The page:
Thursday, January 12, 2012

Meeting Outside of School For the First Time

            So I showed up with my friend Abby at a place I will call Central Perk both because the actual name corresponds at least a little bit to that name and because I love the TV show “Friends”. It was the tiniest coffee place I had ever seen. Of course it was in the downtown part of the city, so a lot of the shops and such were fairly small. Nevertheless, I had expected something somewhat different. It was still a nice place though. There was a coffee cup logo on the front window. It was a white drawing with a brown background, steam lifting up out of the cup. There was a dj booth toward the back, a couple of sofas with short coffee tables. Around the rest of the coffee shop were small, circular tables, most of them short, and tall ones all around the edges near the walls and windows.
            I was at least half an hour early for the poetry read. I was dressed in blue jeans and a huge, black tall tee I had received as a birthday gift from a friend named Manny (real name, but only because we weren’t close and haven’t seen each other in almost 3 years if I’m correct). It was littered with red and white outlined drawings of sneakers. The shirt went down almost to my knees, but I thought it looked cute on me, especially when I used a hairband to tie it just below the waist. I wore this with a black, studded hair clip. If one could look exactly like a 15 year old girl, it was how I looked that day. I know, I’ve looked through the pictures and videos. I was the youngest person there. Don’t get me wrong, I was entirely passionate about poetry, there was nothing I loved more than those poetry reads, and I more than likely still would have attended whether Ruben had gone or not, but he was the first reason I began going.
            Ruben was the first person I saw when I walked in the door. He was seated at a table near the back, a laptop open on the table with a bumper sticker (yes, a friggin bumper sticker on the back) advertising the poem “Howl” by Ginsberg. Of course, this was long before I knew anything about Ginsberg. That book wouldn’t be handed to me until sometime that winter before Christmas break took hold.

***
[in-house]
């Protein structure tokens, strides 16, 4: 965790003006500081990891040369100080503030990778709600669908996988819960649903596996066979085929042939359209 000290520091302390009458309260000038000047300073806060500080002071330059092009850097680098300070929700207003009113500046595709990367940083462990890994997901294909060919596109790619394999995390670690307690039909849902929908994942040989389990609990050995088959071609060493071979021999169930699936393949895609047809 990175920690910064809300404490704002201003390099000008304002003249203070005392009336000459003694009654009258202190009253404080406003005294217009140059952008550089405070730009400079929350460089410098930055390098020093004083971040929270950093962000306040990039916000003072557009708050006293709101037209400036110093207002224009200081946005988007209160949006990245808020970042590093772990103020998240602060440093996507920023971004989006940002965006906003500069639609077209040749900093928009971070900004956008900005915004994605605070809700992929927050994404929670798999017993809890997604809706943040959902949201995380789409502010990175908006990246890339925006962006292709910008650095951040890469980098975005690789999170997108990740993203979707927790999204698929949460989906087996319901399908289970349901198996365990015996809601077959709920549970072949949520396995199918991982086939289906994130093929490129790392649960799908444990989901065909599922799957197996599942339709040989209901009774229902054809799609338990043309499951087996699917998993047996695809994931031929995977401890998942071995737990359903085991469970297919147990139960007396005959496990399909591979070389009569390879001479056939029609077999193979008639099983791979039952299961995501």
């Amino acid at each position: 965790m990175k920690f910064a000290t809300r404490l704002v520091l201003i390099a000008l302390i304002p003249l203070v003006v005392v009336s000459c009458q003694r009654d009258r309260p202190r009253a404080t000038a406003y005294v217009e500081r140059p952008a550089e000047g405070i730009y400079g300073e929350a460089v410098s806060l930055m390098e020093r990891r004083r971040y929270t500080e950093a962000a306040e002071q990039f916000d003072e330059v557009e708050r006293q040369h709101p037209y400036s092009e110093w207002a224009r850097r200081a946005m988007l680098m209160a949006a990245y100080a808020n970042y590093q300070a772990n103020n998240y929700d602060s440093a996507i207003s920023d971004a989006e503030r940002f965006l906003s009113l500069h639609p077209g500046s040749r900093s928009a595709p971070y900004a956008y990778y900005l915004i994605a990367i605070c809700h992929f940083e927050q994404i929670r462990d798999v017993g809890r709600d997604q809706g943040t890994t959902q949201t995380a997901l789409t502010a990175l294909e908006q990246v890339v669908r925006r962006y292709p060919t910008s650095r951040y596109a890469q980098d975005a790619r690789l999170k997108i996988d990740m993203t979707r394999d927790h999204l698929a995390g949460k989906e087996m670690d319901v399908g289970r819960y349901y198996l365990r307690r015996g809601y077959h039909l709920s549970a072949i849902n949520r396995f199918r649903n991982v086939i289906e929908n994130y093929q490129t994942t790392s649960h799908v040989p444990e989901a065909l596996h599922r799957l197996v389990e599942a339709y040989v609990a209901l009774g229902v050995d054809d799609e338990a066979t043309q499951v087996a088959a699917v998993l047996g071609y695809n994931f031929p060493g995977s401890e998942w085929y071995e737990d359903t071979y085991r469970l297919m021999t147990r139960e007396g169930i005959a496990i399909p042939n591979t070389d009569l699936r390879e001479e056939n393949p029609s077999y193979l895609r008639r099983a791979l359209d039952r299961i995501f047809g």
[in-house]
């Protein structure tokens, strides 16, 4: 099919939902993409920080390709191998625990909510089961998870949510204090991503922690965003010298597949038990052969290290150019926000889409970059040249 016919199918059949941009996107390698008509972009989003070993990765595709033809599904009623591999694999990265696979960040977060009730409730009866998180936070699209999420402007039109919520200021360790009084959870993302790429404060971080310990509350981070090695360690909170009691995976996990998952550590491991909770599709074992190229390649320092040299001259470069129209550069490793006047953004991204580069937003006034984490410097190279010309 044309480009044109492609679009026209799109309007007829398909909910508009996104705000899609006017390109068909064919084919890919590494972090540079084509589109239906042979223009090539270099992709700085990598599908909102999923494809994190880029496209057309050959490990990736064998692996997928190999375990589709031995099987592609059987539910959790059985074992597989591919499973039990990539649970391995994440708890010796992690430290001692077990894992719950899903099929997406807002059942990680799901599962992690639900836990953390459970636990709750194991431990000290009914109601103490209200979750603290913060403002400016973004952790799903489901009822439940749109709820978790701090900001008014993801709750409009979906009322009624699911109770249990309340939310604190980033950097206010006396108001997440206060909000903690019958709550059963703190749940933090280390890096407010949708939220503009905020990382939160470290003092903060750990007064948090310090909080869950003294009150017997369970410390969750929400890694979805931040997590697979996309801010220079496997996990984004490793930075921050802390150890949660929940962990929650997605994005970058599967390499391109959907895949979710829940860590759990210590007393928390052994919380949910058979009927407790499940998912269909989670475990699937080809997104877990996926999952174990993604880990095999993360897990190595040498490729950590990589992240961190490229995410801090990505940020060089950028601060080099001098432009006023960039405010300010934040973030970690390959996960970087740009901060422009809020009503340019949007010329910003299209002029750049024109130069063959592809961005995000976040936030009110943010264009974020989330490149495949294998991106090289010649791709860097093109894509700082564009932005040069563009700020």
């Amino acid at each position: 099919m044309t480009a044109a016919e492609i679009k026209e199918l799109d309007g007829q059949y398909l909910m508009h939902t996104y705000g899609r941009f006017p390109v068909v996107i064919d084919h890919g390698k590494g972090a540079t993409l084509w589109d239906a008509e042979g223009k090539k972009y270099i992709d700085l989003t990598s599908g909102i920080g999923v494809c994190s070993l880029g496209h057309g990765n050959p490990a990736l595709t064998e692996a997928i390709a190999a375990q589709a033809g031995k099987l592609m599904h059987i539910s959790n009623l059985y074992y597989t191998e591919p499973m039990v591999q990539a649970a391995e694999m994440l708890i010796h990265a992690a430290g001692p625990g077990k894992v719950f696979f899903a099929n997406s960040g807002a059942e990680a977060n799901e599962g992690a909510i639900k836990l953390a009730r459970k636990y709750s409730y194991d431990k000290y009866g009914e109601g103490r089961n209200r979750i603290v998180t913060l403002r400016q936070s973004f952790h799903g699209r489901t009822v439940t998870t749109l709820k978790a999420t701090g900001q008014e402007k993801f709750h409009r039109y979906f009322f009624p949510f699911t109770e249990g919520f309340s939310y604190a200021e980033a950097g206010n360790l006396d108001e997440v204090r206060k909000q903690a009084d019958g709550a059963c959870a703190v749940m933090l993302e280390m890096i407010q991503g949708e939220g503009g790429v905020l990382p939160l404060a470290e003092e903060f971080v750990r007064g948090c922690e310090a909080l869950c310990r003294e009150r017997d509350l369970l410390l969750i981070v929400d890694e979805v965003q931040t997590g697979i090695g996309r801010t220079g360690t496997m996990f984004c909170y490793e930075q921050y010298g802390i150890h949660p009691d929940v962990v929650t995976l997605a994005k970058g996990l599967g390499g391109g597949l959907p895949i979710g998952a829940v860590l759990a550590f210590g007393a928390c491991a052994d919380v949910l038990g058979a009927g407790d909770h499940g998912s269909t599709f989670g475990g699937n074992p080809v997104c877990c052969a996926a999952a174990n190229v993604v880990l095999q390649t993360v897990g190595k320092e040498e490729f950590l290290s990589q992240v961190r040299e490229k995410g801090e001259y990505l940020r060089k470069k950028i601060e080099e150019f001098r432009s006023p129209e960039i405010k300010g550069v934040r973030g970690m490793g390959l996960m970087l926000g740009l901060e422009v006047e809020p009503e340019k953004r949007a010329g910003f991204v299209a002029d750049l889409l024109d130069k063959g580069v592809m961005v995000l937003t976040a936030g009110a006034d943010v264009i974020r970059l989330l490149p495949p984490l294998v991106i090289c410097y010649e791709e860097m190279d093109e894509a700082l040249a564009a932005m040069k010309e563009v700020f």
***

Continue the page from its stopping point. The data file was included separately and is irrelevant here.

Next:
So, he hugged me. I was throwing a small party in my head for myself when this happened. Of course, I knew that everyone at the time hugged each other as a sort of greeting. We did it everyday at school. When you saw a friend anywhere, even if you had seen them earlier that day, you hugged them most of the time. I could probably assume that this was going on with the teens as well as some of the adults unless of course, they were just humoring me because I hardly ever saw Ruben hug anyone else that wasn’t a woman, and even some women he wouldn’t hug..  But back to the main topic. I was absolutely beaming with excitement.
            I didn’t ask for the notebook right off the bat but I did flip through a few pages of it, once again admiring the crude work he had done on the front and back covers. He wrote in all capital letters, with runny black ink gel pens. His notebook was either old, or he had made it to look so. The pages had become an off-white color, some of the back pages even looked a little coffee stained, and every single page in that notebook had been used. He only wrote on one side of the page too. I assumed it was because of the runny black ink gel pens he used. You see, if you write something on the front side of one page then on the back side of the one in front of it, the ink on both pages will rub off on each other if you don’t use the correct type of writing utensil. This happens if you use the wrong type of pen, and if you use any type of pencil. These are ridiculous little facts that poets know…
            He read a poem about the Japanese art of bondage. Abby and I were whistling and giggling and making crude comments by the time he was done with his poem. Ruben walked past our table shaking his head and laughing, calling us “cochinas”. We only laughed all the harder. You see, as much as I wanted his attention, I began my attempt to gain it in the same way a 1st grade girl would get attention from a boy, by always being around him, and often poking fun at little things I found humorous about him. He would, in turn, do the same to me.
            He laughed at me for mot having Facebook, and instead having only MySpace. “Who has MySpace anymore?” he said as he compared me to a twelve year old for not only my lack of Facebook, but also because my mother was coming to pick me 9. One of his comments as I began to walk off to go do something of importance at the time (as I recall, it was to go buy gum at a nearby store) was, “Wait, give me a minute to make fun of you some more… What do you have to be home in time to watch Hannah Montana?”